Photography is the story I fail to put into words.
But in case you want to read my words too...
Northern Utah Photographer and Videographer; serving Ogden, Logan, and Box Elder county
It happens to all photographers, and really to all creatives. It happens quite often to me. Life gets busy, things get piled on my plate with family, church, sports, homework for the kids, editing pictures for clients, the boring details of maintaining a business, keeping the house clean and laundry caught up. Oh and dinner sandwiched in there somewhere.
When I get piled so high with everything else, one of two things happens with my photography. I either cling to my camera as an escape from reality or totally lose all interest in even picking up my camera.
Usually it's the latter. (I will freely admit I'm currently in a slump, I haven't touched my camera in a few days...)
Sometimes my slump lasts for only a few days, then I'm up and at 'em again. Other times my slump seems to go on for weeks with no end in sight. If you're a photographer, you know what I mean. You've been there. And you've probably thought that slumps are a bad thing.
Well, I'm here to tell you that slumps are actually a good thing, and you should embrace it! Yes, you heard me right...embrace that slump!
Why embrace the slump?
I believe a slump is your body's way of telling you to slow down, and you need a break from something. Usually it's that "extra curricular" activity that takes up a lot of your thoughts and attention that will feel it first. (For me, that's photography.) Your body is pretty good at telling you when you need something. When it needs food, your stomach growls, you feel thirsty if it needs more water, and you yawn when it needs sleep. But it can't come right out and say, "I need a break from photography". So, feeling that slump is a little nudge, telling you to take a break and get some rest and relaxation. Don't ignore it!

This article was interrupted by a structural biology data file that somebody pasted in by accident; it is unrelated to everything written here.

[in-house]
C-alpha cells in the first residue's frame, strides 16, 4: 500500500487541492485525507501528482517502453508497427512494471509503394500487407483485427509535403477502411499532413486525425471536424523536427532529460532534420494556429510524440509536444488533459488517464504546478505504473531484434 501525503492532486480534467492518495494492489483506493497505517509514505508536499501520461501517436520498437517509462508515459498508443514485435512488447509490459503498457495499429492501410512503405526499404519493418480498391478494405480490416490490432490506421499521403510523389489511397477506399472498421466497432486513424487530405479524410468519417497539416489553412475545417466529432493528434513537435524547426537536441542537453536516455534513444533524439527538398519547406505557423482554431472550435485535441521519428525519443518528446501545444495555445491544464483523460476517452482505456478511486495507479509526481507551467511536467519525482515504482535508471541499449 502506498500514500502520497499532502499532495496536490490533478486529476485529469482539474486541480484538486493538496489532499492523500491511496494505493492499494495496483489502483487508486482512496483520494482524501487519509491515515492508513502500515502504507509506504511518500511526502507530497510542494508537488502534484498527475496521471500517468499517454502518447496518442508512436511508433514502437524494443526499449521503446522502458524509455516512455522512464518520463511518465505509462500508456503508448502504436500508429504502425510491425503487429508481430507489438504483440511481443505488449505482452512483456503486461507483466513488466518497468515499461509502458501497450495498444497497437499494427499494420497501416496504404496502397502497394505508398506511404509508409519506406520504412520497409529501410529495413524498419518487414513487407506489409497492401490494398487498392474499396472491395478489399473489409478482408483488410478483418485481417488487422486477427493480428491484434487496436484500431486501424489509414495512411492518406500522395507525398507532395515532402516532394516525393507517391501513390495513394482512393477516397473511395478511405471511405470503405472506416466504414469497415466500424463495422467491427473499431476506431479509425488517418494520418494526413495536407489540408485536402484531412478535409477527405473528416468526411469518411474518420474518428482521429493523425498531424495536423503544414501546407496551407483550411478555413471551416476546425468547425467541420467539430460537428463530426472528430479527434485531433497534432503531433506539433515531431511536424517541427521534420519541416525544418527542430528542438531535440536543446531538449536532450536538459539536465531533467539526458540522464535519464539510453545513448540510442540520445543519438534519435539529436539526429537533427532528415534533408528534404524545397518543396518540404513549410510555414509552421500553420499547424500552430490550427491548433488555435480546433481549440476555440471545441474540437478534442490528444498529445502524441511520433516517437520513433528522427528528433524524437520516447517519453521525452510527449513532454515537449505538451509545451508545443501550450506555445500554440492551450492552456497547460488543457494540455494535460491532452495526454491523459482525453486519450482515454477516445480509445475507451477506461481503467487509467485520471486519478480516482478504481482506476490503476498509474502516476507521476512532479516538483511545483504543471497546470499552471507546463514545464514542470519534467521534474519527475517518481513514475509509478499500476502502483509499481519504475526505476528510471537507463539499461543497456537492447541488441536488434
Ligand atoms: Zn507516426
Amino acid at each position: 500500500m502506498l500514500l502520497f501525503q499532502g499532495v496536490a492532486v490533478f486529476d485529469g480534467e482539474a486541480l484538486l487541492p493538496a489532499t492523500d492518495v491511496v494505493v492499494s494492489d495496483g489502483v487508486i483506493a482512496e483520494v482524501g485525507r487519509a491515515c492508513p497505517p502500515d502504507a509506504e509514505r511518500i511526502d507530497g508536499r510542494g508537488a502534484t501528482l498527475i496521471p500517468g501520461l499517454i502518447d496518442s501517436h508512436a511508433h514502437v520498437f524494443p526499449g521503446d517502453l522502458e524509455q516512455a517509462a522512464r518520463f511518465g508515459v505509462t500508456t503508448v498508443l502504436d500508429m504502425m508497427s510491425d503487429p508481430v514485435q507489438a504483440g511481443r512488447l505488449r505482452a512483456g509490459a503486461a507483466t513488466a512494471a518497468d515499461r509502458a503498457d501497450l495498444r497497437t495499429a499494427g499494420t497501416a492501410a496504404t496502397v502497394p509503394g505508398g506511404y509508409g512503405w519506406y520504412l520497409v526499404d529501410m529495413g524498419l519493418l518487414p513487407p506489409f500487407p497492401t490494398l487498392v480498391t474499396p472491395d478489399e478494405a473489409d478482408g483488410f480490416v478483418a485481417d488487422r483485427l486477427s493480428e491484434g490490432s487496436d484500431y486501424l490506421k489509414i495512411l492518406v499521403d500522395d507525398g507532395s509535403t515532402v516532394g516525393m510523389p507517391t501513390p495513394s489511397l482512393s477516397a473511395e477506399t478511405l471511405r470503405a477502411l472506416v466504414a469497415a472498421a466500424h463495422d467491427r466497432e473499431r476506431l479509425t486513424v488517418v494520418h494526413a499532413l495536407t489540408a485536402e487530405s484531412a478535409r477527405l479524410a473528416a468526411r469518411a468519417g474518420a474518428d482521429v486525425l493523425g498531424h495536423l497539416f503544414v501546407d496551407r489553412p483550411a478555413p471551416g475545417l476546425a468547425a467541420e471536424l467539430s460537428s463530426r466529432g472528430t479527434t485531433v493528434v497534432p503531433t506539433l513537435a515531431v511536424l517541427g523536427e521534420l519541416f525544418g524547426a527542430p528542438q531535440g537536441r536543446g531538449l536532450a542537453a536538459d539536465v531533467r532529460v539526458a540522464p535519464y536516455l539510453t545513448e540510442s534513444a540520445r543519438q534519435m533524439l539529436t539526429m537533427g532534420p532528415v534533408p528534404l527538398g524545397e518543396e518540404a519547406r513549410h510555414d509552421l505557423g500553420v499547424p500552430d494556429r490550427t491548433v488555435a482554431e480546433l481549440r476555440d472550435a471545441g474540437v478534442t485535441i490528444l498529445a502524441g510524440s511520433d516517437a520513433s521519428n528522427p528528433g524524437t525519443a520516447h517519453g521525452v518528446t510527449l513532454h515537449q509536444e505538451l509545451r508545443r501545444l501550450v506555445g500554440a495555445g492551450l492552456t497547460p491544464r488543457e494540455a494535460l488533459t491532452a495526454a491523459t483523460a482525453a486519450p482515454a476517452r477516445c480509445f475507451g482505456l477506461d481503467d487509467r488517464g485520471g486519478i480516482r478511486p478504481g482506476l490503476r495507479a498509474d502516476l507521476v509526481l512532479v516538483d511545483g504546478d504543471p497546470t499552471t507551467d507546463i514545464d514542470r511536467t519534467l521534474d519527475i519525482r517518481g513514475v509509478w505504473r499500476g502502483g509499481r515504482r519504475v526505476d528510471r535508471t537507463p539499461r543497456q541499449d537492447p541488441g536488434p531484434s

Will a slump just go away when it's time?
Sometimes it will just go away quickly and quietly on it's own. Sometimes a good night's rest is all that was really needed. When it sticks around for a couple of days or more, is when it gets a bit harder. You enter an almost depression-like state whenever you think about picking up your camera. (Now, I'm just talking about only a slump in your creative endeavors. If you feel despair all the time with everything, please go see a doctor about it. Clinical depression is serious business, and you can and should get help from a professional--you deserve to feel happy!)
When you do get that on-going, longer slump, it's hard to know if you should just ignore it and move on, or do something about it. A lot of times, after a couple of weeks it will work itself out and soon you'll feel back to normal.
So, what should you do when you're in a slump? Is there anyway to end it more quickly?
Well, I have some ideas for you! These aren't in any particular order, and I sometimes do a mix of things, so do what's right for you!
1. Push through it. Pick up your camera a shoot anyway. Though this is the first answer on my list, it's my least favorite. Doing this does not result in your best work, and you will most likely not feel any joy in doing it either. (Obviously if you have a photo session, you will have to do this. But take a look at number 3 for some ideas to amp up your session!)
2. Try a new hobby! Have you envied seeing a friend whip up a cute quilt or bottle peaches? What other hobbies have always seemed fun to learn, but you've never had time to do them? Start doing that! It could be learning a new instrument, how to paint, running, volunteering at a local shelter, sewing, crocheting, hiking, bird watching, kayaking, beading, underwater basket weaving or learning to cook an exotic food. I took up modern calligraphy last year during one of my slumps, and it has helped me get through smaller ones as well!